Danse Bi, MD1, Michael Camilleri, MD, FACG2, David O. Prichard, MBMCh, PhD1, John League, III, MMIS1
1Mayo Clinic, Rochester, MN; 2Mayo Clinic College of Medicine and Science, Rochester, MN
Introduction: Gastric food residue (GFR) identified during gastrointestinal (GI) endoscopy is assumed to reflect delayed gastric emptying (GE [i.e., gastroparesis]). The aims of this study aims were to determine i) the prevalence of GFR during upper GI endoscopy (EGD) and, ii) the relationship between GFR and GE, structural abnormalities and diseases associated with gastroparesis.
Methods: Electronic health records were used to identify patients who had undergone both EGD and gastric emptying scintigraphy (GES) between October 2013 and September 2018. The test meal included radiolabeled scrambled eggs (320kcal, 30% fat). Data were collected via the Advanced Cohort Explorer (ACE) application available at Mayo Clinic. The presence of GFR, structural or physiological factors associated with delayed GE was determined. Descriptive and comparative analyses were performed.
Results: In the 5 year period, the prevalence of GFR during upper GI endoscopy was 3.2% per patient and 2.5% per procedure (37% or patients had undergone >1 procedure). Of 3169 patients who underwent both EGD and GES available for review, 230 (7.3%) had GFR. Type 1 diabetes mellitus (DM, 22% vs 7%, P< 0.001) and type 2 DM (13% vs 7%, P< 0.05), but not systemic sclerosis (P=0.1), were associated with GFR. Relative to patients with no GFR, patients with GFR had reduced GE at 2 and 4 hours (35% vs 46%, P< 0.001 and 67% vs 81%, P< 0.001 respectively) and were more likely to have structural abnormalities in the stomach or small bowel (e.g., surgery/stenosis, 14% GFR vs. 5%, P< 0.001) or have predisposing medical conditions (e.g. DM, systemic sclerosis, 20% GFR vs. 8%, P< 0.001). GE rates for patients with these conditions are shown in Table 1. Among those with no structural abnormalities or medical conditions associated with delayed GE, GE at 2 hours and 4 hours was significantly reduced in patient with GFR compared to those without GFR (37% vs 46%, and 69% vs 81%, both P< 0.001 respectively). The proportion of patients with delayed GE at 2 and 4 hours was greater in patients with GFR than without (42% vs 22% and 35% vs. 54%, both P< 0.001).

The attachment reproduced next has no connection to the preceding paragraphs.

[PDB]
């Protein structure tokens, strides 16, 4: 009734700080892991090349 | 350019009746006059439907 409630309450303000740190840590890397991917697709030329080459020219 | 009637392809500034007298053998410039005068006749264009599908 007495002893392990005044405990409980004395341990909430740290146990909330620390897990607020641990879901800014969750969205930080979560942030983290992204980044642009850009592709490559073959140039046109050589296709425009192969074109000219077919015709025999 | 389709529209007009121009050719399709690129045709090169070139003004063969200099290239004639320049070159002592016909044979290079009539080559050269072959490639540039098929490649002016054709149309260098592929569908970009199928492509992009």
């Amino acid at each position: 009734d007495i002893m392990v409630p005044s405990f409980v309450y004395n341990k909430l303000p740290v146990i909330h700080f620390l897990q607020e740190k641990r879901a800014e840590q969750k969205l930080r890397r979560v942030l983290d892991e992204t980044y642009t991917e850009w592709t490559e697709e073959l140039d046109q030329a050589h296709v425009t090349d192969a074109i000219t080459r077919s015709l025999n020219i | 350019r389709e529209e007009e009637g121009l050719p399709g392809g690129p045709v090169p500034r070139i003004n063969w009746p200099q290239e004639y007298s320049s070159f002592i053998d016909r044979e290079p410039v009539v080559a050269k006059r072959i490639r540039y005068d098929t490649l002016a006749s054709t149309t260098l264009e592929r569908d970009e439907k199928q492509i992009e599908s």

Discussion: GFR is encountered in 3% of all EGDs. In a cohort undergoing endoscopy and GES, ~20% of patients with type 1 DM demonstrated GFR. The presence of GFR during endoscopy is associated with retarded GE. However, almost 50% of patients with GFR will have normal GE; therefore the presence of GFR at EGD does not accurately reflect gastric retention of digestible solids.
Citation: Danse Bi, MD; Michael Camilleri, MD, FACG; David O. Prichard, MBMCh, PhD; John League, III, MMIS. P1752 - THE RELATIONSHIP BETWEEN GASTRIC FOOD RESIDUE AND THE RATE OF GASTRIC EMPTYING. Program No. P1752. ACG 2019 Annual Scientific Meeting Abstracts. San Antonio, Texas: American College of Gastroenterology.